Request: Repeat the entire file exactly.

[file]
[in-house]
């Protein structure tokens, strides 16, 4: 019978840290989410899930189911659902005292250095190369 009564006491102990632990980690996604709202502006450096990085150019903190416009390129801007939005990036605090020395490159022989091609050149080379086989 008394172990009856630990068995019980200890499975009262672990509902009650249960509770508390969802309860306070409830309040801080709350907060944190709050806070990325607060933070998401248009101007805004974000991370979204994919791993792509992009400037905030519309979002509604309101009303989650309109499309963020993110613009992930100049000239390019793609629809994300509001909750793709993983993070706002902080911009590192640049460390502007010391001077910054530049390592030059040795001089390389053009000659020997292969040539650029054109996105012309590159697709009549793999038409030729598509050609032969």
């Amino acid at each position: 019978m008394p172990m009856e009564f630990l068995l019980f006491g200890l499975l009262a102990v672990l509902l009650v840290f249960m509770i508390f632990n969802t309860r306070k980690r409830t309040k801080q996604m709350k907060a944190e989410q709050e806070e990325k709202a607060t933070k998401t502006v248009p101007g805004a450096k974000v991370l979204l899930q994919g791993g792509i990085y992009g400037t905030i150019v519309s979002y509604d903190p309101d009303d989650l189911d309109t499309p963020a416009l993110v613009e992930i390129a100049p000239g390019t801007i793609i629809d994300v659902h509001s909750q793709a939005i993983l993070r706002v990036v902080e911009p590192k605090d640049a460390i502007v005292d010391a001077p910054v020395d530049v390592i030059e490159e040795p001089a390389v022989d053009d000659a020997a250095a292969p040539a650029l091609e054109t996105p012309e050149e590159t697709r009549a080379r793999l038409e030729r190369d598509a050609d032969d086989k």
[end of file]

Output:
[in-house]
């Protein structure tokens, strides 16, 4: 019978840290989410899930189911659902005292250095190369 009564006491102990632990980690996604709202502006450096990085150019903190416009390129801007939005990036605090020395490159022989091609050149080379086989 008394172990009856630990068995019980200890499975009262672990509902009650249960509770508390969802309860306070409830309040801080709350907060944190709050806070990325607060933070998401248009101007805004974000991370979204994919791993792509992009400037905030519309979002509604309101009303989650309109499309963020993110613009992930100049000239390019793609629809994300509001909750793709993983993070706002902080911009590192640049460390502007010391001077910054530049390592030059040795001089390389053009000659020997292969040539650029054109996105012309590159697709009549793999038409030729598509050609032969």
């Amino acid at each position: 019978m008394p172990m009856e009564f630990l068995l019980f006491g200890l499975l009262a102990v672990l509902l009650v840290f249960m509770i508390f632990n969802t309860r306070k980690r409830t309040k801080q996604m709350k907060a944190e989410q709050e806070e990325k709202a607060t933070k998401t502006v248009p101007g805004a450096k974000v991370l979204l899930q994919g791993g792509i990085y992009g400037t905030i150019v519309s979002y509604d903190p309101d009303d989650l189911d309109t499309p963020a416009l993110v613009e992930i390129a100049p000239g390019t801007i793609i629809d994300v659902h509001s909750q793709a939005i993983l993070r706002v990036v902080e911009p590192k605090d640049a460390i502007v005292d010391a001077p910054v020395d530049v390592i030059e490159e040795p001089a390389v022989d053009d000659a020997a250095a292969p040539a650029l091609e054109t996105p012309e050149e590159t697709r009549a080379r793999l038409e030729r190369d598509a050609d032969d086989k």